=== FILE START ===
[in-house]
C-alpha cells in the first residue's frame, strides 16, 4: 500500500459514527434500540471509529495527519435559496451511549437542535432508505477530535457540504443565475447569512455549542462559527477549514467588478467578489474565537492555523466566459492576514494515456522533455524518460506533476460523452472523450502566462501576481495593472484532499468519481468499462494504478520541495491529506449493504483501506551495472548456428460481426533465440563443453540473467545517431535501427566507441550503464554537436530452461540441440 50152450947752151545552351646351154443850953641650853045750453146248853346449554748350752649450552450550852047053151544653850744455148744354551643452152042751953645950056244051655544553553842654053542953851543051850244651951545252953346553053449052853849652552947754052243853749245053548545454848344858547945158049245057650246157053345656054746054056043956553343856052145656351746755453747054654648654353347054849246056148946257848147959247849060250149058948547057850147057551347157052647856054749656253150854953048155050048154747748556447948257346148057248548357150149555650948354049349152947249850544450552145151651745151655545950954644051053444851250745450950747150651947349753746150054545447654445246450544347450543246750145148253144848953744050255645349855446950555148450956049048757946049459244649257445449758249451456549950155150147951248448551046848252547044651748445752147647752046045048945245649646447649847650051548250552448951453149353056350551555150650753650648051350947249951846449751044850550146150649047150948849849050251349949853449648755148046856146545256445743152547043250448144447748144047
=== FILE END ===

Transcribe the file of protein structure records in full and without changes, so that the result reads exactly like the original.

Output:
[in-house]
C-alpha cells in the first residue's frame, strides 16, 4: 500500500459514527434500540471509529495527519435559496451511549437542535432508505477530535457540504443565475447569512455549542462559527477549514467588478467578489474565537492555523466566459492576514494515456522533455524518460506533476460523452472523450502566462501576481495593472484532499468519481468499462494504478520541495491529506449493504483501506551495472548456428460481426533465440563443453540473467545517431535501427566507441550503464554537436530452461540441440 50152450947752151545552351646351154443850953641650853045750453146248853346449554748350752649450552450550852047053151544653850744455148744354551643452152042751953645950056244051655544553553842654053542953851543051850244651951545252953346553053449052853849652552947754052243853749245053548545454848344858547945158049245057650246157053345656054746054056043956553343856052145656351746755453747054654648654353347054849246056148946257848147959247849060250149058948547057850147057551347157052647856054749656253150854953048155050048154747748556447948257346148057248548357150149555650948354049349152947249850544450552145151651745151655545950954644051053444851250745450950747150651947349753746150054545447654445246450544347450543246750145148253144848953744050255645349855446950555148450956049048757946049459244649257445449758249451456549950155150147951248448551046848252547044651748445752147647752046045048945245649646447649847650051548250552448951453149353056350551555150650753650648051350947249951846449751044850550146150649047150948849849050251349949853449648755148046856146545256445743152547043250448144447748144047